MySpace, Auditude, And MTV Have Just Figured Out How To Monetize Online Video

Since YouTube heralded the era of user-uploaded videos, media corporations have been fighting a hopeless battle to regain control of their content, sending out endless waves of DMCA notices in a vain attempt to take down countless clips scattered across the web. In the last year sites like Hulu have made progress – it’s finally possible to legally embed a clip of The Office in your blog, but publishers continue to lose out on millions of video clips that were uploaded without permission.

Now MySpace – a site that once seemed the antithesis of innovation – has implemented an exciting new ad platform called Auditude that may change the way content owners treat uploaded video entirely. The new platform will automatically identify any uploaded video clips from a number of shows produced by MTV Networks (including my personal favorite “The Daily Show”), and will display an overlay when the clip is played that shows which episode the clip originally came from, its original air-date, and links to online stores where users can buy the entire episode.

In the past it has been nearly impossible to effectively monetize user-uploaded videos because they are typically tagged with such informative titles as “REally cool!” and “hilarious”. The Auditude platform ignores this information, relying solely on fingerprints taken from the clip’s audio and video data. These fingerprints are matched to prints in Auditude’s massive database, which spans over 250 million videos and 4 years of television content, all sorted by show and air date.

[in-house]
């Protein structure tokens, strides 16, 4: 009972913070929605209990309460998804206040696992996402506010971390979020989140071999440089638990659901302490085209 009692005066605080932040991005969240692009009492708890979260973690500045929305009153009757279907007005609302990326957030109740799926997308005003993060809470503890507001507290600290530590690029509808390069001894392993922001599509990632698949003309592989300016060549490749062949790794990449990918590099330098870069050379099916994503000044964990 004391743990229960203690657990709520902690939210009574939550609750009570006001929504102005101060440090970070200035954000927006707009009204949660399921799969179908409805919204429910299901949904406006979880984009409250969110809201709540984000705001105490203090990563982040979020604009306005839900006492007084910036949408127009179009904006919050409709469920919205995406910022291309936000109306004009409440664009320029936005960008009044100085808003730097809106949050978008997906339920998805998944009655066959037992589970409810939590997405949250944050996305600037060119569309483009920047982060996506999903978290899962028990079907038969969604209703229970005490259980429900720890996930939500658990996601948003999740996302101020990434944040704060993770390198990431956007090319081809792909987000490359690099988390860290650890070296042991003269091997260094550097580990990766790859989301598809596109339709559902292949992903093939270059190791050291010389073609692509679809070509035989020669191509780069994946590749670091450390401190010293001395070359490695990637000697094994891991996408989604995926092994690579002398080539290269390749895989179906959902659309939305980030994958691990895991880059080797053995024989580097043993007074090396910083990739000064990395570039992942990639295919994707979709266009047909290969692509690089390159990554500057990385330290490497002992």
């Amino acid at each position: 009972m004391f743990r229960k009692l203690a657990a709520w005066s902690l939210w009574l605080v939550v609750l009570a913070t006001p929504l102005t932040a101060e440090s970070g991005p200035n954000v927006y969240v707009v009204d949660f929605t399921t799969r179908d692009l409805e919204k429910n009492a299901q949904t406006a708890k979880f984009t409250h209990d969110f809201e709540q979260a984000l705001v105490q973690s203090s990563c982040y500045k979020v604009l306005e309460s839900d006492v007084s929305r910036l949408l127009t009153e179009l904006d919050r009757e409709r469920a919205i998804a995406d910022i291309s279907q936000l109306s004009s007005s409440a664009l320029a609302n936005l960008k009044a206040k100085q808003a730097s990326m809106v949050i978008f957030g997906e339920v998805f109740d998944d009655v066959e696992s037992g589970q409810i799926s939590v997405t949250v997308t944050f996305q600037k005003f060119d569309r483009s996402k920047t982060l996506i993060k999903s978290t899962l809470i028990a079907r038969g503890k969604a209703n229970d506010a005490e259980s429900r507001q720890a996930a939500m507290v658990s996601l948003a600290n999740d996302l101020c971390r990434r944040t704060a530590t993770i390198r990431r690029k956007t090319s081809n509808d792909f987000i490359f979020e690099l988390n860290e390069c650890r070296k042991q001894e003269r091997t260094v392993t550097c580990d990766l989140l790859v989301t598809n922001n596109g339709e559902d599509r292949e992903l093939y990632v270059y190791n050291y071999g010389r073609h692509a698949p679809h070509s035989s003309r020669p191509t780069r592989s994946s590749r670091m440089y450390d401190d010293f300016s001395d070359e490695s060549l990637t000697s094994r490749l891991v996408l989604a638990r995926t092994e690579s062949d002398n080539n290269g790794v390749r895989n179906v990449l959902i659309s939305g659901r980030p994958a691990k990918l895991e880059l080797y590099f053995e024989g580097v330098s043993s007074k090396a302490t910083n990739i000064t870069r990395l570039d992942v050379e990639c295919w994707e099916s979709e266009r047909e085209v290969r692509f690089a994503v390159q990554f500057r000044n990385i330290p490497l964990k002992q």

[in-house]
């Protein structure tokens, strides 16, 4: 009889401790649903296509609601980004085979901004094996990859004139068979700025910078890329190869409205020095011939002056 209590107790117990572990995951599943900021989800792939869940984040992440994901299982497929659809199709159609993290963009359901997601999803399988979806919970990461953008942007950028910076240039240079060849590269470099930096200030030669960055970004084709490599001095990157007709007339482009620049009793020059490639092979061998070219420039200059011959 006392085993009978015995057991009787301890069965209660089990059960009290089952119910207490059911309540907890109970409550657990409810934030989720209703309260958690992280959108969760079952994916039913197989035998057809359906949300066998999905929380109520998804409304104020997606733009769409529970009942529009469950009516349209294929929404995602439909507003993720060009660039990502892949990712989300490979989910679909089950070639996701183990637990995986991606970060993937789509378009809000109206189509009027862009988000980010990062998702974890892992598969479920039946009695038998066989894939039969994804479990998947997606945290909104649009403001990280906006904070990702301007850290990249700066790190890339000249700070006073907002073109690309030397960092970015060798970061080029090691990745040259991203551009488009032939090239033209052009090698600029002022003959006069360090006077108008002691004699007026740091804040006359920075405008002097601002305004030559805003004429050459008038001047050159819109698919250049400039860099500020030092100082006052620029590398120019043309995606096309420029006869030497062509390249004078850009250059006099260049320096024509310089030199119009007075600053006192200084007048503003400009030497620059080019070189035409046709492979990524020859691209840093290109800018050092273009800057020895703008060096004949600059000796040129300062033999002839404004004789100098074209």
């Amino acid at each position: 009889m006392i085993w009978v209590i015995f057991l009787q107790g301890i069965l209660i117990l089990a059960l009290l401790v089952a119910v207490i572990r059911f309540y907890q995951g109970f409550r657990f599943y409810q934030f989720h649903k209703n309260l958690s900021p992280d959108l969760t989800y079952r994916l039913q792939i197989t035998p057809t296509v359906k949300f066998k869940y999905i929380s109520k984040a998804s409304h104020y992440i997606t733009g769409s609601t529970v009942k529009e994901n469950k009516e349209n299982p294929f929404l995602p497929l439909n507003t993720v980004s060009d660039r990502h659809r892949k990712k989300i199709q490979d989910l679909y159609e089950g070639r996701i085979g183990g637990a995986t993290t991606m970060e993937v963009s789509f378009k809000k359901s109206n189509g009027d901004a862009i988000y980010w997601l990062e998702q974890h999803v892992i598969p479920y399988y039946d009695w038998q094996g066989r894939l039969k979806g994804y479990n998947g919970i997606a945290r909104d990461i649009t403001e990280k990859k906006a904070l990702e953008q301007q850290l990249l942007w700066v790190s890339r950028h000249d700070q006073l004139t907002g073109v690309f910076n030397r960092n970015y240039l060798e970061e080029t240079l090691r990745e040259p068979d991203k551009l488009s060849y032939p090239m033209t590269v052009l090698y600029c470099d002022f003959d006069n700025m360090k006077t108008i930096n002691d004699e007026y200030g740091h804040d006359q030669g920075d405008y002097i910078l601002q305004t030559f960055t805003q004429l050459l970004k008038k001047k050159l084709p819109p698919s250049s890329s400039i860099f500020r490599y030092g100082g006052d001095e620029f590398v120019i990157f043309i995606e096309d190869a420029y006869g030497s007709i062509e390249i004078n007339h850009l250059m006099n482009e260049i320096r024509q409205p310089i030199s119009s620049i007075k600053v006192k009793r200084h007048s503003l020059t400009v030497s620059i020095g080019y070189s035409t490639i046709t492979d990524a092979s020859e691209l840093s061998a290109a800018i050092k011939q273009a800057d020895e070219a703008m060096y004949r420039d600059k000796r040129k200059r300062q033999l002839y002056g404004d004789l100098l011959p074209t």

Even more impressive: Auditude can fingerprint a portion of a video that is only a few seconds long and identify which show it was originally taken from. Once the clip is identified Auditude will overlay an ad within the video, allowing publishers to monetize their content even when it was uploaded by someone without permission and without any legible tagging information.

MySpace will be implementing the system with initial support for content from MTV Networks, with shows including The Colbert Report, Punk’d, and Sarah Silverman. So every time you post a clip of Jon Stewart ripping on the presidential candidates, someone is going to get paid, and users won’t have to deal with the often-clunky proprietary video players offered by each network. And instead of trying to prevent these clips from making it onto MySpace in the first place, content owners will want users to upload as many as possible.

Unfortunately, this may prove difficult: after years of being told not to upload these videos, users will probably take a while to warm up to the idea. But if it catches on (and it probably will), expect to see content owners flock to form partnerships with MySpace – there isn’t currently another video platform out there that is able to identify and monetize content this effectively. We’ll probably also see the Auditude platform implemented elsewhere as other sites try to catch up.

Last year YouTube launched a similar service called Video ID that gives publishers the option of either taking down illegal content or placing ads on it.